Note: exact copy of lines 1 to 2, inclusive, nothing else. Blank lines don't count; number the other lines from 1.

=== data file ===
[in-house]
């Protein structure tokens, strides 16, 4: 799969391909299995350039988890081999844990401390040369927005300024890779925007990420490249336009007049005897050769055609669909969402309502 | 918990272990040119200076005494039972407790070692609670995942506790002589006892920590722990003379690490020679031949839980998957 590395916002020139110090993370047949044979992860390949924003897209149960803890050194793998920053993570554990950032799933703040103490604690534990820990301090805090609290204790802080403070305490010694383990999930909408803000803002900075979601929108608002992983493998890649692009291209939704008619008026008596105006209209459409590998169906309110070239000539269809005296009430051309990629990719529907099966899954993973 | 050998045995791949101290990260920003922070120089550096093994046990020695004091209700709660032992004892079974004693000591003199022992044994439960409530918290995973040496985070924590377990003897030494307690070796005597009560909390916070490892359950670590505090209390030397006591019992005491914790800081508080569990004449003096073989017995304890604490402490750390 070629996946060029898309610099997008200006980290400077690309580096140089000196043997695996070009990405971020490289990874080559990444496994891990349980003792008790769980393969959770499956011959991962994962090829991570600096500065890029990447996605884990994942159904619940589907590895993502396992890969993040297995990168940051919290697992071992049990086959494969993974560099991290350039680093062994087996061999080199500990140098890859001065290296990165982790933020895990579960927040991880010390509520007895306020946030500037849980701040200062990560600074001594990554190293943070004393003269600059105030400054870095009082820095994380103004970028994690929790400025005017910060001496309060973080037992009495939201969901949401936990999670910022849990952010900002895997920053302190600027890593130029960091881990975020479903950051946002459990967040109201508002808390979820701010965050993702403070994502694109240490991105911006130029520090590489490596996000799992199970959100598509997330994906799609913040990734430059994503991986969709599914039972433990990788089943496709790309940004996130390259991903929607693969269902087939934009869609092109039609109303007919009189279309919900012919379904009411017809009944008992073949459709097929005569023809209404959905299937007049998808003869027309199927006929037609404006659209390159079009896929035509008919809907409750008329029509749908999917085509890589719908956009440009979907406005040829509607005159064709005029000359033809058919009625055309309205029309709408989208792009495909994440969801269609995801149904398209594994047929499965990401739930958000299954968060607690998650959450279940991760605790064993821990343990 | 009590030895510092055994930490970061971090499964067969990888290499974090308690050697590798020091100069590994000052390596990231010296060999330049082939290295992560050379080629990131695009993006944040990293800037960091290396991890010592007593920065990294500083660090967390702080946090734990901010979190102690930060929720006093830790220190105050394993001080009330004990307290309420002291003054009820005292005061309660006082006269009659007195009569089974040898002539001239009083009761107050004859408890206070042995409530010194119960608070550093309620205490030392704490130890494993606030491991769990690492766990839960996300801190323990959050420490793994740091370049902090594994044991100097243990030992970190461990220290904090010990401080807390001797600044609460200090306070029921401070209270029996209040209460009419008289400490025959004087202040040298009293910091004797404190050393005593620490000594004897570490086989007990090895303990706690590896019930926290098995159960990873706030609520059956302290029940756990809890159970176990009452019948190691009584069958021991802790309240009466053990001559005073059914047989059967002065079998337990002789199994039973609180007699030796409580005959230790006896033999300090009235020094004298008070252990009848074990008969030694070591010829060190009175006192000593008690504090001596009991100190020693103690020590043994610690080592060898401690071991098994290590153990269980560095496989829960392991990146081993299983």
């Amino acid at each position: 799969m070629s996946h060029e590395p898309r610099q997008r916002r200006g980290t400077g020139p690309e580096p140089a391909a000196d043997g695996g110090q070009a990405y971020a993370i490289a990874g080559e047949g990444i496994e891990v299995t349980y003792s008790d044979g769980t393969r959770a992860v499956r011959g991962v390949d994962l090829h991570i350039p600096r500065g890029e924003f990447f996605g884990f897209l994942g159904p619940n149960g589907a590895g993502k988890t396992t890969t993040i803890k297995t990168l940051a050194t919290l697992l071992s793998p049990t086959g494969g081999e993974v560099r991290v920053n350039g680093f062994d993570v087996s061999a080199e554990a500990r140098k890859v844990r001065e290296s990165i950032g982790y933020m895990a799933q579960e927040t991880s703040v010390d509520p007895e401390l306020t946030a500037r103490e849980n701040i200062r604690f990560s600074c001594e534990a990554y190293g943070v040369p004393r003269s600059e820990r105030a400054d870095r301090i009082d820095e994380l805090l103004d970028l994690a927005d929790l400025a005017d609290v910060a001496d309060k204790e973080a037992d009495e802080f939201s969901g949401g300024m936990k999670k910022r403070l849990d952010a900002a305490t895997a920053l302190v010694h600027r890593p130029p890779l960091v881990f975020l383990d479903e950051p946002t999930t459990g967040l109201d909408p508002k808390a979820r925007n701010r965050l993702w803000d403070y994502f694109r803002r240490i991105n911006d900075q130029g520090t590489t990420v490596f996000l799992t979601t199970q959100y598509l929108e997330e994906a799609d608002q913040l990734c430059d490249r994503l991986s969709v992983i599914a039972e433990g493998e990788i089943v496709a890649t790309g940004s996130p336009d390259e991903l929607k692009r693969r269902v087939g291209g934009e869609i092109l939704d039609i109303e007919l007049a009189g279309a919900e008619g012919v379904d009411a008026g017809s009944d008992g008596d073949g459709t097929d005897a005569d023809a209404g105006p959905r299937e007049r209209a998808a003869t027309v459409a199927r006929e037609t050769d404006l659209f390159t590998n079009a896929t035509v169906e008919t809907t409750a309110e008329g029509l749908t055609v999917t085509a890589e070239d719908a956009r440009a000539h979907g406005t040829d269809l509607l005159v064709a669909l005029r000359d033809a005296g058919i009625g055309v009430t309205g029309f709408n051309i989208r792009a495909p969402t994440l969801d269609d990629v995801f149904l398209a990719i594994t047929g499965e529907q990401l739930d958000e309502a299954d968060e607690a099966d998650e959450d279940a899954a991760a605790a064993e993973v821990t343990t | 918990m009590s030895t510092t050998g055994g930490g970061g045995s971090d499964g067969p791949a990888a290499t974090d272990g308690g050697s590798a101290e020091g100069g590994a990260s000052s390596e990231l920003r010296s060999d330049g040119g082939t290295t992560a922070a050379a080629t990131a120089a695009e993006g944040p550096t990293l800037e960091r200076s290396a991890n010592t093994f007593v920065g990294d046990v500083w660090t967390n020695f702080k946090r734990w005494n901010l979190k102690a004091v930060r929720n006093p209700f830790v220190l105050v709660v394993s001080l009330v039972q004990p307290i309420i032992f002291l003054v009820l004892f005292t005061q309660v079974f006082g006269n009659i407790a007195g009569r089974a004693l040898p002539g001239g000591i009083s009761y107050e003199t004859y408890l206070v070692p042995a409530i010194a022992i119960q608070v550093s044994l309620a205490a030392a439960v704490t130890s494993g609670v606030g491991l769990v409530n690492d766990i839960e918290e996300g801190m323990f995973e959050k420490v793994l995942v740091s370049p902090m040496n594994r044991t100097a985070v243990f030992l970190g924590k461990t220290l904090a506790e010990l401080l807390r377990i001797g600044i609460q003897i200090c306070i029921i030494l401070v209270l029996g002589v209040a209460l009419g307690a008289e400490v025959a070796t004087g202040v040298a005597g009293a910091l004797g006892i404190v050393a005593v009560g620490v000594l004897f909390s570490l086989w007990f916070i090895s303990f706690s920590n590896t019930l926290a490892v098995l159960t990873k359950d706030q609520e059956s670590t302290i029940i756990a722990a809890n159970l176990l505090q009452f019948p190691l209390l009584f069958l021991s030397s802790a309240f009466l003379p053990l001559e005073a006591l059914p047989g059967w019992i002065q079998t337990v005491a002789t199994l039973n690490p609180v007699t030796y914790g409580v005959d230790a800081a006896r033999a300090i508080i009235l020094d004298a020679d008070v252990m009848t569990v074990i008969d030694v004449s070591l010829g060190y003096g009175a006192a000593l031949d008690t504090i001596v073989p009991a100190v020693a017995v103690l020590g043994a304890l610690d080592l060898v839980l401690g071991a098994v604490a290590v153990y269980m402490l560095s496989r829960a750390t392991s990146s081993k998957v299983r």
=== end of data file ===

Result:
[in-house]
């Protein structure tokens, strides 16, 4: 799969391909299995350039988890081999844990401390040369927005300024890779925007990420490249336009007049005897050769055609669909969402309502 | 918990272990040119200076005494039972407790070692609670995942506790002589006892920590722990003379690490020679031949839980998957 590395916002020139110090993370047949044979992860390949924003897209149960803890050194793998920053993570554990950032799933703040103490604690534990820990301090805090609290204790802080403070305490010694383990999930909408803000803002900075979601929108608002992983493998890649692009291209939704008619008026008596105006209209459409590998169906309110070239000539269809005296009430051309990629990719529907099966899954993973 | 050998045995791949101290990260920003922070120089550096093994046990020695004091209700709660032992004892079974004693000591003199022992044994439960409530918290995973040496985070924590377990003897030494307690070796005597009560909390916070490892359950670590505090209390030397006591019992005491914790800081508080569990004449003096073989017995304890604490402490750390 070629996946060029898309610099997008200006980290400077690309580096140089000196043997695996070009990405971020490289990874080559990444496994891990349980003792008790769980393969959770499956011959991962994962090829991570600096500065890029990447996605884990994942159904619940589907590895993502396992890969993040297995990168940051919290697992071992049990086959494969993974560099991290350039680093062994087996061999080199500990140098890859001065290296990165982790933020895990579960927040991880010390509520007895306020946030500037849980701040200062990560600074001594990554190293943070004393003269600059105030400054870095009082820095994380103004970028994690929790400025005017910060001496309060973080037992009495939201969901949401936990999670910022849990952010900002895997920053302190600027890593130029960091881990975020479903950051946002459990967040109201508002808390979820701010965050993702403070994502694109240490991105911006130029520090590489490596996000799992199970959100598509997330994906799609913040990734430059994503991986969709599914039972433990990788089943496709790309940004996130390259991903929607693969269902087939934009869609092109039609109303007919009189279309919900012919379904009411017809009944008992073949459709097929005569023809209404959905299937007049998808003869027309199927006929037609404006659209390159079009896929035509008919809907409750008329029509749908999917085509890589719908956009440009979907406005040829509607005159064709005029000359033809058919009625055309309205029309709408989208792009495909994440969801269609995801149904398209594994047929499965990401739930958000299954968060607690998650959450279940991760605790064993821990343990 | 009590030895510092055994930490970061971090499964067969990888290499974090308690050697590798020091100069590994000052390596990231010296060999330049082939290295992560050379080629990131695009993006944040990293800037960091290396991890010592007593920065990294500083660090967390702080946090734990901010979190102690930060929720006093830790220190105050394993001080009330004990307290309420002291003054009820005292005061309660006082006269009659007195009569089974040898002539001239009083009761107050004859408890206070042995409530010194119960608070550093309620205490030392704490130890494993606030491991769990690492766990839960996300801190323990959050420490793994740091370049902090594994044991100097243990030992970190461990220290904090010990401080807390001797600044609460200090306070029921401070209270029996209040209460009419008289400490025959004087202040040298009293910091004797404190050393005593620490000594004897570490086989007990090895303990706690590896019930926290098995159960990873706030609520059956302290029940756990809890159970176990009452019948190691009584069958021991802790309240009466053990001559005073059914047989059967002065079998337990002789199994039973609180007699030796409580005959230790006896033999300090009235020094004298008070252990009848074990008969030694070591010829060190009175006192000593008690504090001596009991100190020693103690020590043994610690080592060898401690071991098994290590153990269980560095496989829960392991990146081993299983």